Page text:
[ zig ]

verb (used without object)

, zigged, zig·ging.
  1. to move in one of the two directions followed in a zigzag course:

    He zigged when he should have zagged.

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Word History and Origins

Origin of zig1

First recorded in 1785–95; extracted from zigzag

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Example Sentences

During the test we rolled down stairs, ran through pea gravel, zig-zagged around raised beds, and rolled through deep dirt.

During a period when few things have progressed in predictable ways, when days at home have blurred together and steps forward are often followed by zig-zagging steps back, running and audiobooks have been twin comforts.

The undercover later returned to get his shirts and the manager, Jamshid Bahrami, presented him with the Zig-Zags.

But he also sees this zig-zag price movement compressing, and soon to break.

As the Silence walked on, I could see the grass waving in zig-zag curves across the river.

Then all this stopped and on the wet undergrowth again there was a movement like the zig-zag stripe of the tiger's skin.

About a mile off he saw two men coming slowly up by a zig-zag path toward the very point where he stood.

Those leaves were floating through the shadows and when the wind moved, others zig-zagged softly down to join them.

The sled began zig-zagging, twisting wildly as the shells popped on either side of it.


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More About Zig

What does zig mean?

Zig is an informal verb that means to move in one of the directions in a zigzag pattern.

A zigzag is a line of alternating, sharp up-and-down turns that form peaks and valleys kind of resembling the letter Z. Zigzag can also be used as a verb meaning to move back and forth while traveling forward in a way that resembles this pattern.

The word zag can be used to mean the same thing as zig. However, the two terms are typically used together, in which case they mean to move in opposite directions. This is usually used in a somewhat humorous way.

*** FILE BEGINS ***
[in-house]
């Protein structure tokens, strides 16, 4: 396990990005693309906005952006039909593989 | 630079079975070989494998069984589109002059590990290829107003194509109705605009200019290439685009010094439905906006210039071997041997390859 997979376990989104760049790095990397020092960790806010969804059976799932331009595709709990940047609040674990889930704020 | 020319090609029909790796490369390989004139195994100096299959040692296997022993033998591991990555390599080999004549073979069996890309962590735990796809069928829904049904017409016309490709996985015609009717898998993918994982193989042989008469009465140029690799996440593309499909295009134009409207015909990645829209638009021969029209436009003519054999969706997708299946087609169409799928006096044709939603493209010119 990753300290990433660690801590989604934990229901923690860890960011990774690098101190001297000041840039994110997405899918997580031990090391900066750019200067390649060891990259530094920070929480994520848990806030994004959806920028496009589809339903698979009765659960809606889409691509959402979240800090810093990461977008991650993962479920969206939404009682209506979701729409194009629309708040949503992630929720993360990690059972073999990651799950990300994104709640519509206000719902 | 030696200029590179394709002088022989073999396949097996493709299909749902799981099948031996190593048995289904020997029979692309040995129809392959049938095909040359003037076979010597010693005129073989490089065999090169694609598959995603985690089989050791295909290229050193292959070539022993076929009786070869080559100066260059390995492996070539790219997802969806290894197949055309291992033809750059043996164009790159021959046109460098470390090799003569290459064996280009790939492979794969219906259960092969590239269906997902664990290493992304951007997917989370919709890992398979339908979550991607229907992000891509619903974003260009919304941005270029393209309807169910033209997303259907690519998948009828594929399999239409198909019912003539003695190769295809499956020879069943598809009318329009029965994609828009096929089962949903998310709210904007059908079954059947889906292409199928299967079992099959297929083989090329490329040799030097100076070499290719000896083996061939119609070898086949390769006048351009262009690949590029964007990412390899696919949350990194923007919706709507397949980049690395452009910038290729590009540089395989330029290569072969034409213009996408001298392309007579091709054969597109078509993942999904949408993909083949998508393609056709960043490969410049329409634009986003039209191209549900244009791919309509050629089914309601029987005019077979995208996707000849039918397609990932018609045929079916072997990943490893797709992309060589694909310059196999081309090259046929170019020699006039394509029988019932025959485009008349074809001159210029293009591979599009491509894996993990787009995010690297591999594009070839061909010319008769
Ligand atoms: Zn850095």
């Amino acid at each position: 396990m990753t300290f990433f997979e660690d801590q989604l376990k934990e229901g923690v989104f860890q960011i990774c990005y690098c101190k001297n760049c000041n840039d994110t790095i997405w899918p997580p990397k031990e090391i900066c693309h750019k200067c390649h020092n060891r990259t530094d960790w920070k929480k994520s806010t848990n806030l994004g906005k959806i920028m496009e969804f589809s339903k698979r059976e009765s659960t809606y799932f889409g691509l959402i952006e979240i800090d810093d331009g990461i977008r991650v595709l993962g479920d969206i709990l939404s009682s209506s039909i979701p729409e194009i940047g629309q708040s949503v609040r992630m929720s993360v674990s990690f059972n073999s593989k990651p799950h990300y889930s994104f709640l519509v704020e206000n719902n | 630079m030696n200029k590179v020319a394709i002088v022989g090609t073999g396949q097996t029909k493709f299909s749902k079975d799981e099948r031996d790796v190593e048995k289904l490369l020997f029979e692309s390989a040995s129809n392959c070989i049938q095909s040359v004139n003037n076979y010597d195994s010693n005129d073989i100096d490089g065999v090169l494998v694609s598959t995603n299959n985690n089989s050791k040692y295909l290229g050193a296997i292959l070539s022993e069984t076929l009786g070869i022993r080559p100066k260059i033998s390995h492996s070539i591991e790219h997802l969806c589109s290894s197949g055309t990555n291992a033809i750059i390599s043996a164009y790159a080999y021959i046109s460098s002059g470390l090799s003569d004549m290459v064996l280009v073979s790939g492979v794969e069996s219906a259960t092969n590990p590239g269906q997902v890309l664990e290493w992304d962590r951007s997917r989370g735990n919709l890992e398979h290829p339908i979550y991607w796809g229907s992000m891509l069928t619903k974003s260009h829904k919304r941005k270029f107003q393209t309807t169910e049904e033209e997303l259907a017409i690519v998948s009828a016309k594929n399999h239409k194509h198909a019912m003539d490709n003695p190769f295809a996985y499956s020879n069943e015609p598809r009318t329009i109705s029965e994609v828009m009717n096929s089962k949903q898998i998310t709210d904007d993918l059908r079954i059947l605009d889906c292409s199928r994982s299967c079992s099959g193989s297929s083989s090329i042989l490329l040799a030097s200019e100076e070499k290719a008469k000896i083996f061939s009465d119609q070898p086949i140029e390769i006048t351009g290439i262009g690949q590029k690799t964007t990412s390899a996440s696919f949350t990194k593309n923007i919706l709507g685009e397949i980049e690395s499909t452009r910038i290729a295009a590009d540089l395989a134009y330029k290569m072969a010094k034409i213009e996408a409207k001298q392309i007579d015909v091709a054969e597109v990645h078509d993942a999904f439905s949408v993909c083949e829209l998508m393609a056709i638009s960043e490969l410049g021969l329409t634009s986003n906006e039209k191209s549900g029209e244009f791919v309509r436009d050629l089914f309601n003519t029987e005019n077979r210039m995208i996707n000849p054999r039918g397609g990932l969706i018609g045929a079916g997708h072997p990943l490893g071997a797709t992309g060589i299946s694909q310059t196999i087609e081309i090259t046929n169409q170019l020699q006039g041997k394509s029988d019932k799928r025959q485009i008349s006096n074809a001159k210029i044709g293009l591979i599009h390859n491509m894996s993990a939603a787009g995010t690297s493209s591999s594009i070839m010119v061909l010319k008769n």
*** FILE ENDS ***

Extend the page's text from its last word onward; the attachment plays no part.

Zig and zag are most commonly used in the context of physical movement, but they are sometimes used in situations in which people keep doing different things, such as when changing their minds back and forth.

Example: I threw the ball where I said I was going to throw it, but you zigged when you should have zagged!

Where does zig come from?

The first records of the words zig and zag come from the late 1700s. The word zigzag has been used since at least the early 1700s. It comes from the French ziczac, from the German zickzack, which is based on the German Zacke, meaning “point” or “jagged projection.” Both zig and zag came from zigzag—not the other way around.

Zigzag patterns have jagged points from the line sharply moving up and then back down. To zigzag is to move in this way, and to zig is to move in one of those diagonal directions. Saying that someone is “zigzagging all over the state” (meaning they are traveling back and forth across it) is the same as saying they are “zigging and zagging all over the state.”

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What are some synonyms for zig?

  • zag (when used together, they can be considered opposites)

What are some words that share a root or word element with zig

What are some words that often get used in discussing zig?

How is zig used in real life?

Zig is very informal. It’s usually used alongside zag.



Try using zig!

Is zig used correctly in the following sentence? 

Sometimes in life, you zig when you should zag and end up making the wrong decision.